lWeighing the task at hand, the Super Eagles are so poor now that it will be fool-hardy to expect any coach to guarantee us a semi-final finish at the 2013 ANC less than two years from now. Although it is not an impossible task, setting such a target for the next coach will mean we are still deceiving ourselves that we are one of the best teams in Africa. The FACT is we are not, so we shouldn’t include any arrogant clauses in the contract for the next coach. It will be enough if the coach lifts us from rock bottom, where we are now, and we get a ticket for the 2013 ANC. Whatever  stage we reach at the finals should be accepted as part of our rebuilding process. That’s number one.

Deriving from that, the minimum that we need to give the next coach to
put the Super Eagles back on track is FOUR YEARS, irrespective of his results in the short term. That means we should be targetting the 2015 ANC and the 2018 World Cup to make an impact again on the continental and global stage. But if any major success comes along before then, we will take it as bonus. That, in my opinion, is the modest target we need to set for the in-coming coach.

*My comment now: Stephen Keshi became the “in-coming coach” as he was appointed a week or so after this article. I stand by the “modest” target I set before his appointment. One step at a time.

From Soccertalk, December 7, 2011:

What Next?

lNIGERIA’S FOOTBALL misery in 2011 was completed last weekend when the Under-23 men’s national team were knocked out of the African qualifiers for the Olympic football tournament in London 2012.

Following the women’s team, Super Falcons’ failure to also qualify for the Olympics, and the senior men’s team Super Eagles’ failure to qualify for the 2012 African Cup of Nations in Gabon and Equitorial Guinea, it is now confirmed that Nigeria will not take part in any major football event in the 2012 calendar. A lengthy barren spell stares us in the face.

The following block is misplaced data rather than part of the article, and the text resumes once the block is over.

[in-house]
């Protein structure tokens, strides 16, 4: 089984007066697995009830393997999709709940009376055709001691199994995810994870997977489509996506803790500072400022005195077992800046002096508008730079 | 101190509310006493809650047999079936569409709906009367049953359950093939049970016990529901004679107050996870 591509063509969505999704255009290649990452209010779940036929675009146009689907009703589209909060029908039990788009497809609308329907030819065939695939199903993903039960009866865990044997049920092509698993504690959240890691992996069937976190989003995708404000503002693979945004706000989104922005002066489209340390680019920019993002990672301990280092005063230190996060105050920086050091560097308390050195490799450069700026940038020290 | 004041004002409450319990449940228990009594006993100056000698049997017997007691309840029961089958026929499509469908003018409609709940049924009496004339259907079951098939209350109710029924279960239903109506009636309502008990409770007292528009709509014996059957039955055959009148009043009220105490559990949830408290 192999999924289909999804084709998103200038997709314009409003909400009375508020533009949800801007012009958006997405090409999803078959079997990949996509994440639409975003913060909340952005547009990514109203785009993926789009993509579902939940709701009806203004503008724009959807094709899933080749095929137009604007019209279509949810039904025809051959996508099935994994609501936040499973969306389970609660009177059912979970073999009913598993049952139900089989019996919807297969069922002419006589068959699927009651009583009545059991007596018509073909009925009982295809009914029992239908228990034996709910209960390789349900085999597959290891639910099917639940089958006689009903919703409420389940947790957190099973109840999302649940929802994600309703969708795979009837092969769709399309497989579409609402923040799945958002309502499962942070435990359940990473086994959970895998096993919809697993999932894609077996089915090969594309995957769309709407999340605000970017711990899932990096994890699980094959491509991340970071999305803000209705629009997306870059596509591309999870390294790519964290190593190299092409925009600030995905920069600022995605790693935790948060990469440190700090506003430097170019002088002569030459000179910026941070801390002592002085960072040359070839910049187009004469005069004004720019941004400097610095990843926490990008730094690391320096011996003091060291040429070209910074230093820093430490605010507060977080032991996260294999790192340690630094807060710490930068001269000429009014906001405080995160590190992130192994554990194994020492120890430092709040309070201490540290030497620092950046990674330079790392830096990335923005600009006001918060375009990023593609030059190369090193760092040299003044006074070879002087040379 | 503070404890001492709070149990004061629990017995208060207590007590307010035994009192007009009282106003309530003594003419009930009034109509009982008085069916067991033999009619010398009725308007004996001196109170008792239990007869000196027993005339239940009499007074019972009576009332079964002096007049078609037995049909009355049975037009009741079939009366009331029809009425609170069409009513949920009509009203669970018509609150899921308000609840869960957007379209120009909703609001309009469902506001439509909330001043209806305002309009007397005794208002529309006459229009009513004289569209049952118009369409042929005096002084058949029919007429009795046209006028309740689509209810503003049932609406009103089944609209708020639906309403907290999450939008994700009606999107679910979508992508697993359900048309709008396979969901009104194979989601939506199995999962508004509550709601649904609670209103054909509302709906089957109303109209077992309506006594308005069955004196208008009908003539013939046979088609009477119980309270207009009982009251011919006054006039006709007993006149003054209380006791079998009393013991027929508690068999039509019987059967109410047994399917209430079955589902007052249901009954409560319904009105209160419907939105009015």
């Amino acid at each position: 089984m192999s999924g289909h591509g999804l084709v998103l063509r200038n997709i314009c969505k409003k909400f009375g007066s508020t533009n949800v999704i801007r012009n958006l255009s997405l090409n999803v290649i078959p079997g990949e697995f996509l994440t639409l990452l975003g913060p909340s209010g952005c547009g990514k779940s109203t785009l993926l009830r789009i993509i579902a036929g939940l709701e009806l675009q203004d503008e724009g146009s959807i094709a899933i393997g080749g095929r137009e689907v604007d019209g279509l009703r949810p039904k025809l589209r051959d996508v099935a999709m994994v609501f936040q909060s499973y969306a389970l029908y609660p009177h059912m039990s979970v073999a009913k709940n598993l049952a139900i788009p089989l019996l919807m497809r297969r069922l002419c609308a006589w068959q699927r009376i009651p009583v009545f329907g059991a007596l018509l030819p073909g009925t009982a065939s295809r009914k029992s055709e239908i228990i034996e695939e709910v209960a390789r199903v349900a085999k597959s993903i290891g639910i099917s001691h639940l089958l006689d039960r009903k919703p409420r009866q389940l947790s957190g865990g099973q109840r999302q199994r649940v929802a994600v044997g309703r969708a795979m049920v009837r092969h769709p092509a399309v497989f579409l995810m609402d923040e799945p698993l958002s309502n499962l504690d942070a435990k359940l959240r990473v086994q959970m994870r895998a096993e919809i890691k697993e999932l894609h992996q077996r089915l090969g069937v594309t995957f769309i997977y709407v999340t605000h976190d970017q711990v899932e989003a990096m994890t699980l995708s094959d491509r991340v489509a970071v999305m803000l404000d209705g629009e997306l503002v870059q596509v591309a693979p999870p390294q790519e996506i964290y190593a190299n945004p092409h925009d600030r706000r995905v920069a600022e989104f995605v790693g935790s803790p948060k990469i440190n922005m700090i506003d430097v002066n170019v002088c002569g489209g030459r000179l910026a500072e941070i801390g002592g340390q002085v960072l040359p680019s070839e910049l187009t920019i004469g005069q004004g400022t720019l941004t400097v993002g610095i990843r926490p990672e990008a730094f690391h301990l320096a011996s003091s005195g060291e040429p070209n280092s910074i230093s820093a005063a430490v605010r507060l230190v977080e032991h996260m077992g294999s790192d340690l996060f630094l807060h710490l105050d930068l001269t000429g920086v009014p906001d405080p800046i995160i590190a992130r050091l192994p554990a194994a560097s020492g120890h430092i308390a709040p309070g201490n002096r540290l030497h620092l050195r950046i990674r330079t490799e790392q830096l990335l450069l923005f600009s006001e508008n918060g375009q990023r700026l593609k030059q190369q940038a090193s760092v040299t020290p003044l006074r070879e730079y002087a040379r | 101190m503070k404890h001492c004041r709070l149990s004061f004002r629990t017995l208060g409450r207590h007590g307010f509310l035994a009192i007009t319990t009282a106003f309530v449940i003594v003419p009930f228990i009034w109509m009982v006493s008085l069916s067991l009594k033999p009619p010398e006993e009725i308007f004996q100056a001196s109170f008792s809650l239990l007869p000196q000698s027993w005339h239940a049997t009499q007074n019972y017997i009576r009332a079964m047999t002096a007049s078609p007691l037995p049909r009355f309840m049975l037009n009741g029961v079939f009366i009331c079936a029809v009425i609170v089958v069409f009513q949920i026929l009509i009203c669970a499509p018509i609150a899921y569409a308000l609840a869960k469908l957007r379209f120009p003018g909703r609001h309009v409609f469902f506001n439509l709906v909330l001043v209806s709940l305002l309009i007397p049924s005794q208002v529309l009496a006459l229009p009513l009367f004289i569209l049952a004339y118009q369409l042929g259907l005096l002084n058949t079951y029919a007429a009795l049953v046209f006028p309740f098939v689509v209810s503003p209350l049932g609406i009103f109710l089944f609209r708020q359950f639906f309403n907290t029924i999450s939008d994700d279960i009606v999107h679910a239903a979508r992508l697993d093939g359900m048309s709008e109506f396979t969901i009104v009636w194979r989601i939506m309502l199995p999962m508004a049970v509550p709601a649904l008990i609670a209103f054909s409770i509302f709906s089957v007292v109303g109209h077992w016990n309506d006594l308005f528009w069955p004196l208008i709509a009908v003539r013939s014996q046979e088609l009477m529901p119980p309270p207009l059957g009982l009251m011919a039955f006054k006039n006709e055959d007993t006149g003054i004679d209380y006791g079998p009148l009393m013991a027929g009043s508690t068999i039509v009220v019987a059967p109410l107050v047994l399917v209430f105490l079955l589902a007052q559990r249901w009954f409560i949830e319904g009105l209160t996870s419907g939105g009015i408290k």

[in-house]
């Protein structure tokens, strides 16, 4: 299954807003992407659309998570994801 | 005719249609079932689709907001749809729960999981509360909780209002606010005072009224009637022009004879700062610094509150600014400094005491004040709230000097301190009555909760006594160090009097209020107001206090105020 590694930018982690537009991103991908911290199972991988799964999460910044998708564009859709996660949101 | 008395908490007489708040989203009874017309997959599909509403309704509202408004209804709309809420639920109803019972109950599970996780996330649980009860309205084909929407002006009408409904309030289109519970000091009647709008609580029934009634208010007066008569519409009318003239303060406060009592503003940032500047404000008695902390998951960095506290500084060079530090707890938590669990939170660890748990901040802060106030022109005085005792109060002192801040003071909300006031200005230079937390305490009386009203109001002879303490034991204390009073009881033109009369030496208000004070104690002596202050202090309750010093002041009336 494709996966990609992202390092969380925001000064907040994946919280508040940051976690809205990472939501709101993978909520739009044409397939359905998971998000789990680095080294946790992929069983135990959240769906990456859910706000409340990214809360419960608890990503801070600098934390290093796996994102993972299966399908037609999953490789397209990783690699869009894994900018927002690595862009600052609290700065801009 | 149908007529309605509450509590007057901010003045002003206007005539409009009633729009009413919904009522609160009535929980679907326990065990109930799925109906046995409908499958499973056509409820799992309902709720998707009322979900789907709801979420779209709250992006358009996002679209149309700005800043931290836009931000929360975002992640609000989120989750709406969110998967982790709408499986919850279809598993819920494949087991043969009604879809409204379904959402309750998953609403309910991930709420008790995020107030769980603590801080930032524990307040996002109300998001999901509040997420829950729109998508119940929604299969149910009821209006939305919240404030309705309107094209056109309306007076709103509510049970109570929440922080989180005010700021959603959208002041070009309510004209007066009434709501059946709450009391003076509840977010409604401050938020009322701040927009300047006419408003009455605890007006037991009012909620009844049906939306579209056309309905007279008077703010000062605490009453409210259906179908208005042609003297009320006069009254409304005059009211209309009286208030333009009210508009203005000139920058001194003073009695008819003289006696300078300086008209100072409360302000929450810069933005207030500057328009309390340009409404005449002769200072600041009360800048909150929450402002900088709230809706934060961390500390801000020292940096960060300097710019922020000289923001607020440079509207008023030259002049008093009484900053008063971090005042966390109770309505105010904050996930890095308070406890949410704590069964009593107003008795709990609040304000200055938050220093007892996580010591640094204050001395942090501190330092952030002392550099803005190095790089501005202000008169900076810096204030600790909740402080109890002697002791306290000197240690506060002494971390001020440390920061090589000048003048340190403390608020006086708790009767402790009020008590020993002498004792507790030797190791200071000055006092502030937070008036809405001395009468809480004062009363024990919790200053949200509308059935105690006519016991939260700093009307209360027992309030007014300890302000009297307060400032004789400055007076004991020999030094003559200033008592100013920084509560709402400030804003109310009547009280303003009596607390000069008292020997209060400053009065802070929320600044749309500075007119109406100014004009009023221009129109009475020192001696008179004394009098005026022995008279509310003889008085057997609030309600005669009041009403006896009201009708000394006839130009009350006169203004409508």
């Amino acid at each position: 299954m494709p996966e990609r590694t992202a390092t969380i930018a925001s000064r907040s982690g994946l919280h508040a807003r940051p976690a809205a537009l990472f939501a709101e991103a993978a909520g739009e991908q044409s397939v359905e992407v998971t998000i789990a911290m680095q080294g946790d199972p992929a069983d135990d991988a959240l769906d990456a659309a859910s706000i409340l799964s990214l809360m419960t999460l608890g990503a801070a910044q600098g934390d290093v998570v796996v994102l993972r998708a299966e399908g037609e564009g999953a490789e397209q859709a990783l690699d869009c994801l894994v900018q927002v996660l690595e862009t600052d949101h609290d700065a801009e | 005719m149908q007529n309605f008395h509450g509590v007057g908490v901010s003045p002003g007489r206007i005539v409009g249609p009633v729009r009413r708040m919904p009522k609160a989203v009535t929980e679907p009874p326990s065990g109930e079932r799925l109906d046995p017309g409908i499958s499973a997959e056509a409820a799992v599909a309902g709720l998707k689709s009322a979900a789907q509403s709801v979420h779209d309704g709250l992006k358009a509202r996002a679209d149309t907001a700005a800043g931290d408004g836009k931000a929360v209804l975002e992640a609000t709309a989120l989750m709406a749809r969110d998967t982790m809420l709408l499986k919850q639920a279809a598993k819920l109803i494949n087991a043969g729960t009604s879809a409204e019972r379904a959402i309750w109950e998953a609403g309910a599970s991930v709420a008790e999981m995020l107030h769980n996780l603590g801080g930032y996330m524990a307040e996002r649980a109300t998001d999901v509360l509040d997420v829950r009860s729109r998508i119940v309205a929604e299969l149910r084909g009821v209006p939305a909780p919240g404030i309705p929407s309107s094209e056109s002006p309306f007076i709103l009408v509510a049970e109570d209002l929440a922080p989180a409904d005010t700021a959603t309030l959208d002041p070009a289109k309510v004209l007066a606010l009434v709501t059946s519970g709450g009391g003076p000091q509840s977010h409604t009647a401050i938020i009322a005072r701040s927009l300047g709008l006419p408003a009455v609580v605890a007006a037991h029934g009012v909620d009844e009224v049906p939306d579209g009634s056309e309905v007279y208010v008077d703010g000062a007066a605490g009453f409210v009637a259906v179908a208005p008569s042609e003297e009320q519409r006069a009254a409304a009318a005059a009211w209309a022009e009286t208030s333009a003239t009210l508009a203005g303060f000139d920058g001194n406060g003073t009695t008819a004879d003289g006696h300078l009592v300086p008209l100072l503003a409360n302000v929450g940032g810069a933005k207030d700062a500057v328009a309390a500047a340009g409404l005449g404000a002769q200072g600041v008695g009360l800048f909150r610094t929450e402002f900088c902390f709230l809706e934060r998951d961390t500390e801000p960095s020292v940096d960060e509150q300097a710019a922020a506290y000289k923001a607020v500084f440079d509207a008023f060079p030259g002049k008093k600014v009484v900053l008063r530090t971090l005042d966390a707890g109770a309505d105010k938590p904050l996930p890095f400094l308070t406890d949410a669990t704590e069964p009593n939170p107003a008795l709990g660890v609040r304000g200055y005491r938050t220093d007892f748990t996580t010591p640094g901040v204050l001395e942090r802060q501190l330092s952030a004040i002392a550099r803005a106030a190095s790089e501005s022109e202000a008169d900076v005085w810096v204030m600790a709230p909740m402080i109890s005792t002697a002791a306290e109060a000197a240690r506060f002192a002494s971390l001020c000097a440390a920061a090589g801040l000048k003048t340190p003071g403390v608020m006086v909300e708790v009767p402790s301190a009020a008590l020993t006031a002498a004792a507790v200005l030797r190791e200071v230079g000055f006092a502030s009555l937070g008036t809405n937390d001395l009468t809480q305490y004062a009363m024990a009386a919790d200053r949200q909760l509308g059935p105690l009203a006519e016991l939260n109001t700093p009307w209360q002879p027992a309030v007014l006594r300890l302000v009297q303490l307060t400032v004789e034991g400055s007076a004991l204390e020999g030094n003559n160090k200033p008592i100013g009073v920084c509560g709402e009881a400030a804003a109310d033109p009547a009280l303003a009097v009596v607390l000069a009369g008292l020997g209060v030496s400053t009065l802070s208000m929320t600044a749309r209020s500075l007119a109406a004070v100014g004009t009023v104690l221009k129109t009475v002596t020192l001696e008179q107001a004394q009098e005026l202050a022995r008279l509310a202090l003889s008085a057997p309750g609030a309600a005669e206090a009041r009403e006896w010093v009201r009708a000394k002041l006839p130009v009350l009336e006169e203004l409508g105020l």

*My comment now: Thank God the barren spell is over and the Super Eagles, Under-20 Flying Eagles and Under-17 Golden Eaglets have all qualified for their respective continental competitions in 2013. Well done, the Nigeria Football Federation.

From Soccertalk, February 22, 2012:

Lesson From AFCON 2012

lNaturally, everybody has been talking about the lessons to be learned from Zambia’s surprise triumph at the 2012 Africa Cup of Nations recently concluded in Gabon & Equatorial Guinea. The fact that the majority of the Chipolopolo (Copper Bullets) squad is based at “home”

in Africa stands out which showed in their team cohesion on the field.

Following the three successive triumphs by Egypt in 2006, 2008 and 2010, the last four African titles have now been won by teams parading largely home-based (or Africa-based) players.

Should Nigeria therefore rely only on home-based players to break our Nations Cup duck? Nothing can be more simplistic.

Egypt did it successfully because they have a strong domestic league and a team that was talented and disciplined. Zambia do not have a strong domestic league (most of their key players play in South Africa) yet they were successful because they were talented and disciplined. Note: none of their players wore ear-rings!

By contrast, Cote d’Ivoire lost the 2012 final penalty shoot-out just like they did to Egypt in 2006 NOT because they paraded a foreign-based team but simply because fate had made up its mind to favour Zambia for the loss of their football heroes that died in a 1993 plane crash off the coast of Gabon where the 2012 AFCON final was played. Or, how else can we explain a team that did not concede any goal in open play throughout the tournament (CIV) going home without the trophy? Like Segun Odegbami suggested in his analysis, the gods of football are to blame for CIV’s loss of a tournament they did enough to win.

Joint pre-tournament favourites, Ghana, meanwhile, lost to a lack of humility. Having been runners-up in 2010 and with heavyweights Egypt, Cameroun and Nigeria missing from the roster, the Black Stars felt that all they had to do was show up and pick up the trophy this time around. Striker Asamoah Gyan demonstrated their arrogance at a press conference when he boasted that he was the best thing to happen to African football since sliced bread. Pride comes before a fall.

Gyan’s missed penalty in the semi-final against Zambia led to Ghana’s elimination and he has been forced to suspend himself from the team following widespread public anger against him. Didier Drogba also missed a penalty in the final against Zambia, but Ivorians still welcomed him back home like a hero, knowing that the spirits of the 1993 Zambian dead “resurrected” to crown the present team.